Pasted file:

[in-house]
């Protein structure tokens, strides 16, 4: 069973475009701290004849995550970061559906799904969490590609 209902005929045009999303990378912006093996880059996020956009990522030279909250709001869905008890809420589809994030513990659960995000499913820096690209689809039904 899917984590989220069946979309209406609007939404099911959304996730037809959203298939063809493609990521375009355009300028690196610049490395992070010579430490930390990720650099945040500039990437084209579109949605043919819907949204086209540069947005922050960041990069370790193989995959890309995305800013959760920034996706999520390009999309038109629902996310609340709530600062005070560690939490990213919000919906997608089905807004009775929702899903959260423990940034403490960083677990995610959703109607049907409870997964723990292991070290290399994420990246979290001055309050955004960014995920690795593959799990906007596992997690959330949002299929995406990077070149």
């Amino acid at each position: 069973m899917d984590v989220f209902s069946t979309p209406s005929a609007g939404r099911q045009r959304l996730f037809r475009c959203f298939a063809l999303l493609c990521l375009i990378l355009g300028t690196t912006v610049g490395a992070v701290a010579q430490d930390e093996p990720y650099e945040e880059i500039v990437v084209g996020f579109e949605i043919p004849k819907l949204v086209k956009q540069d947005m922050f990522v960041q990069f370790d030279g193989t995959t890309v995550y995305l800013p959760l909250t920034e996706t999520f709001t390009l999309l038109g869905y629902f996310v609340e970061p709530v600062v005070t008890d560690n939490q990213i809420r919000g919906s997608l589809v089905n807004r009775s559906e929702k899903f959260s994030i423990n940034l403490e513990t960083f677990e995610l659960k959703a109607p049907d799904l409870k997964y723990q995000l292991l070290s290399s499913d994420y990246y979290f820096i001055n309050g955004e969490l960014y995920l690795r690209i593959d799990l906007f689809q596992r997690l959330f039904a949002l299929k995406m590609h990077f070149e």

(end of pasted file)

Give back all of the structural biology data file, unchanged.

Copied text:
[in-house]
């Protein structure tokens, strides 16, 4: 069973475009701290004849995550970061559906799904969490590609 209902005929045009999303990378912006093996880059996020956009990522030279909250709001869905008890809420589809994030513990659960995000499913820096690209689809039904 899917984590989220069946979309209406609007939404099911959304996730037809959203298939063809493609990521375009355009300028690196610049490395992070010579430490930390990720650099945040500039990437084209579109949605043919819907949204086209540069947005922050960041990069370790193989995959890309995305800013959760920034996706999520390009999309038109629902996310609340709530600062005070560690939490990213919000919906997608089905807004009775929702899903959260423990940034403490960083677990995610959703109607049907409870997964723990292991070290290399994420990246979290001055309050955004960014995920690795593959799990906007596992997690959330949002299929995406990077070149």
């Amino acid at each position: 069973m899917d984590v989220f209902s069946t979309p209406s005929a609007g939404r099911q045009r959304l996730f037809r475009c959203f298939a063809l999303l493609c990521l375009i990378l355009g300028t690196t912006v610049g490395a992070v701290a010579q430490d930390e093996p990720y650099e945040e880059i500039v990437v084209g996020f579109e949605i043919p004849k819907l949204v086209k956009q540069d947005m922050f990522v960041q990069f370790d030279g193989t995959t890309v995550y995305l800013p959760l909250t920034e996706t999520f709001t390009l999309l038109g869905y629902f996310v609340e970061p709530v600062v005070t008890d560690n939490q990213i809420r919000g919906s997608l589809v089905n807004r009775s559906e929702k899903f959260s994030i423990n940034l403490e513990t960083f677990e995610l659960k959703a109607p049907d799904l409870k997964y723990q995000l292991l070290s290399s499913d994420y990246y979290f820096i001055n309050g955004e969490l960014y995920l690795r690209i593959d799990l906007f689809q596992r997690l959330f039904a949002l299929k995406m590609h990077f070149e």